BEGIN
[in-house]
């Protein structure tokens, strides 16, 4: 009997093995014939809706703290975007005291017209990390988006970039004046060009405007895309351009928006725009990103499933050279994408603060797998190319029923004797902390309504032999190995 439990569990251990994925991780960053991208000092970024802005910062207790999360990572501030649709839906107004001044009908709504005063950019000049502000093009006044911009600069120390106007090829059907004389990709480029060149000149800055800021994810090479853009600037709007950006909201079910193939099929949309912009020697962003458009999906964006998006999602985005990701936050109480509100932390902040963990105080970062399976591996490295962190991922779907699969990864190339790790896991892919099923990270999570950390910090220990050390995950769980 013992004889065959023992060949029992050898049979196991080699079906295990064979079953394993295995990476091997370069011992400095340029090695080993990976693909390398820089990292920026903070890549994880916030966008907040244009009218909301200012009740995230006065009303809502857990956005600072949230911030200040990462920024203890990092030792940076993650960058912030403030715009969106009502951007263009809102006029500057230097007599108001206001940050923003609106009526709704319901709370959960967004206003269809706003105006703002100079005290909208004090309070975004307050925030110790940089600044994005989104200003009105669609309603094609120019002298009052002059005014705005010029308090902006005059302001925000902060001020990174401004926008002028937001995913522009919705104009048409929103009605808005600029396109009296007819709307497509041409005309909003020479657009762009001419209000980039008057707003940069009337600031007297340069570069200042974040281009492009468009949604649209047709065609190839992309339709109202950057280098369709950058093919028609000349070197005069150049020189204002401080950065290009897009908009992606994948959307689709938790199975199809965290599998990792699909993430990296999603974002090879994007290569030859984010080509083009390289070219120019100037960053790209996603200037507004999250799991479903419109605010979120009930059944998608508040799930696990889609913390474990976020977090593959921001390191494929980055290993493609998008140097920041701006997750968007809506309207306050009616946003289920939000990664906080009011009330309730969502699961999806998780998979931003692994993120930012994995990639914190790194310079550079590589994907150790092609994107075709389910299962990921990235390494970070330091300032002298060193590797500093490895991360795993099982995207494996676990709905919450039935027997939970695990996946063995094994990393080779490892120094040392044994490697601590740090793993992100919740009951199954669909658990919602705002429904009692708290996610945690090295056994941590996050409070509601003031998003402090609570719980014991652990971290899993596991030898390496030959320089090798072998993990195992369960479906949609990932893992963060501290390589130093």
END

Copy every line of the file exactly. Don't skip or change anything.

[in-house]
């Protein structure tokens, strides 16, 4: 009997093995014939809706703290975007005291017209990390988006970039004046060009405007895309351009928006725009990103499933050279994408603060797998190319029923004797902390309504032999190995 439990569990251990994925991780960053991208000092970024802005910062207790999360990572501030649709839906107004001044009908709504005063950019000049502000093009006044911009600069120390106007090829059907004389990709480029060149000149800055800021994810090479853009600037709007950006909201079910193939099929949309912009020697962003458009999906964006998006999602985005990701936050109480509100932390902040963990105080970062399976591996490295962190991922779907699969990864190339790790896991892919099923990270999570950390910090220990050390995950769980 013992004889065959023992060949029992050898049979196991080699079906295990064979079953394993295995990476091997370069011992400095340029090695080993990976693909390398820089990292920026903070890549994880916030966008907040244009009218909301200012009740995230006065009303809502857990956005600072949230911030200040990462920024203890990092030792940076993650960058912030403030715009969106009502951007263009809102006029500057230097007599108001206001940050923003609106009526709704319901709370959960967004206003269809706003105006703002100079005290909208004090309070975004307050925030110790940089600044994005989104200003009105669609309603094609120019002298009052002059005014705005010029308090902006005059302001925000902060001020990174401004926008002028937001995913522009919705104009048409929103009605808005600029396109009296007819709307497509041409005309909003020479657009762009001419209000980039008057707003940069009337600031007297340069570069200042974040281009492009468009949604649209047709065609190839992309339709109202950057280098369709950058093919028609000349070197005069150049020189204002401080950065290009897009908009992606994948959307689709938790199975199809965290599998990792699909993430990296999603974002090879994007290569030859984010080509083009390289070219120019100037960053790209996603200037507004999250799991479903419109605010979120009930059944998608508040799930696990889609913390474990976020977090593959921001390191494929980055290993493609998008140097920041701006997750968007809506309207306050009616946003289920939000990664906080009011009330309730969502699961999806998780998979931003692994993120930012994995990639914190790194310079550079590589994907150790092609994107075709389910299962990921990235390494970070330091300032002298060193590797500093490895991360795993099982995207494996676990709905919450039935027997939970695990996946063995094994990393080779490892120094040392044994490697601590740090793993992100919740009951199954669909658990919602705002429904009692708290996610945690090295056994941590996050409070509601003031998003402090609570719980014991652990971290899993596991030898390496030959320089090798072998993990195992369960479906949609990932893992963060501290390589130093």